Joker is billed as a psychological thriller, and indeed it is… to the core. An origin story for the Batman villain, this dark drama is the blockbuster its creators had hoped, already earning nearly $300 million worldwide. Joker deserves the accolades and the revenue. Perhaps more importantly (long term), the movie has the potential to change the public discussion on an important dimension to a pressing social issue: violence, particularly mass violence perpetrated by so-called “lone wolves”.
Unlike the camped-up version in the TV series or the serious but comic DC Comics versions in the various earlier Batman movies, this Joker is disturbingly real. Combined with a masterful performance by Joaquin Phoenix (Gladiator, Walk the Line, The Master) in the title role and an unusually artful and complete plot written by writer-director Todd Phillips (Borat, The Hangover Trilogy), Joker will probably compete for all the major awards this year. Certainly, Joker is one of the most, if not the most, inventive, irreverent, and sophisticated movies yet to appear in wide release in U.S. theaters.
Joaquin Phoenix brilliantly plays Arthur Fleck, a struggling comedian working for a rent-a-clown business run on shoe-string in Gotham (aka New York City) in the early 1980s. Fleck suffers from a Tourette syndrome-like disorder that manifests itself in uncontrollable laughter. Whether he is mentally ill, has a neurological disorder, or simply unstable, is never quite clear. But therein rests the power of the story.
Phillips’ story, co-written with Scott Silver (The Finest Hours, X-Men Origins: Wolverine, 8 Mile), is uncommonly insightful into the world of some of the most marginalized people in society—those living on the edge, one paycheck or prescription away from personal catastrophe. Phillips and Silver do an excellent job of building empathy for Fleck, establishing a compelling level of tension that the audience knows, or at least is thinking, will lead to tragedy. The tightrope Fleck’s character walks is gripping, and it’s never quite clear if, or when, Fleck actually descends into real madness. This ambiguity, viewed from the point of view of Fleck, means that the audience continues to empathize with the main character even as chaos erupts around him.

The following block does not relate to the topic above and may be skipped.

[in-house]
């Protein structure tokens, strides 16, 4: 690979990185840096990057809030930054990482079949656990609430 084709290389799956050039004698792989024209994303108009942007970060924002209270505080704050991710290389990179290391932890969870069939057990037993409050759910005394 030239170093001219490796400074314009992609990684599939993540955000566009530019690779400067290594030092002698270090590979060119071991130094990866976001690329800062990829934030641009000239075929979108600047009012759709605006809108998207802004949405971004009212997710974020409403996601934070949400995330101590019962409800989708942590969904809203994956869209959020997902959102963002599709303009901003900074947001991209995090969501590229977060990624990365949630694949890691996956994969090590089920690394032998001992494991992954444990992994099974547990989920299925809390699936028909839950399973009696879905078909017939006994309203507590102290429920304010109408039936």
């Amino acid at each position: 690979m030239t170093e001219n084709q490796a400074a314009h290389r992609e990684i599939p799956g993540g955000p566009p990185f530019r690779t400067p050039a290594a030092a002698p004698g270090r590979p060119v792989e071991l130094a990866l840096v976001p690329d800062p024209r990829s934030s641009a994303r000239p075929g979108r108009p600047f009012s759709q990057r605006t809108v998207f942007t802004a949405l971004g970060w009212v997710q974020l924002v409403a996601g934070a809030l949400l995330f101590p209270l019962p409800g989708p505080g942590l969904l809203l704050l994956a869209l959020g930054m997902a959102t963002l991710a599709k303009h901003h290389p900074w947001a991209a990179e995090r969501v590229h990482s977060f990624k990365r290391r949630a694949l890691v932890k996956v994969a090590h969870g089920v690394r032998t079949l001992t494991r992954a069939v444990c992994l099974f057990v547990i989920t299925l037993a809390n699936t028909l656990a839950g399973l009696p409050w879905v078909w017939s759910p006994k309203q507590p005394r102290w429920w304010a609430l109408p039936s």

The plot is so well-crafted and intricate, providing more detail would inevitably result in spoilers this early in its wide-release. However, outstanding performances by Frances Conroy as Penny Fleck, Arthur’s mother, and Robert De Niro as a late-night comedian and talk show host Murray Franklin are critical to Fleck’s (and the story’s) progression. Penny Fleck makes the journey personal, while Murray Franklin carries the weight of forcing audiences to reflect on a community’s (Gotham’s) values and social structure more broadly. A cast of critical supporting characters played by Zazie Beets, Glen Fleshler, Bill Camp, and Shea Whigham and others round out the cast.
Joker deserves to be more than just to be seen in movie theaters. Phoenix’s performance under the direction of Phillips begs for a larger conversation about how individuals become so marginalized, so alienated, they fall into mercilessly destructive behavior. Few movies have captured the ambiguities and subtle differences between mental illness, chronic disorders, personal responsibility so well. The fact that most in the audience can’t tell the difference is biting social commentary in itself.
But in an era when when individuals carry a mini-arsenal to the top floors of a hotel to kill scores of innocents, target places of worship to carry out delusional plans to eradicate people they don’t like, and choose mass murder to redress personal grievances against their peers, a movie like Joker can lead us to a pause and perhaps rethink our own basic beliefs and perceptions. Stopping mass shootings won’t be solved by stricter gun control laws because they don’t address the core of the problem, which is both personal and social.
The vast majority of mentally ill people do not commit violent acts. The vast majority of those with neurological disorders do not rebel against an unwelcoming or excluding society by killing their tormentors. Most people experiencing bullying, disrespect, and social marginalization do not seek revenge on their peers. But some do. Understanding why they do is key to finding sustainable and effective prevention measures and creating a safer community that allows all individuals to thrive. Joker, the movie, has a role to play in the discussion. Plus, it’s a really, really good movie.
NOTE: In addition to his role as a Research Fellow at the Independent Institute, Sam Staley serves on the Board of Directors of Unhoused Humanity, a nonprofit organization dedicated to finding sustainable housing solutions for the homeless in Tallahassee where he also serves as board chair. He also has designed curriculum and teaches courses at Florida State University on how an entrepreneurial approach to addressing social issues through privately run, financially sustainable businesses—social entrepreneurship—can address problems faced by those existing on the margins of family, community, and society.
Republished from Independent.org.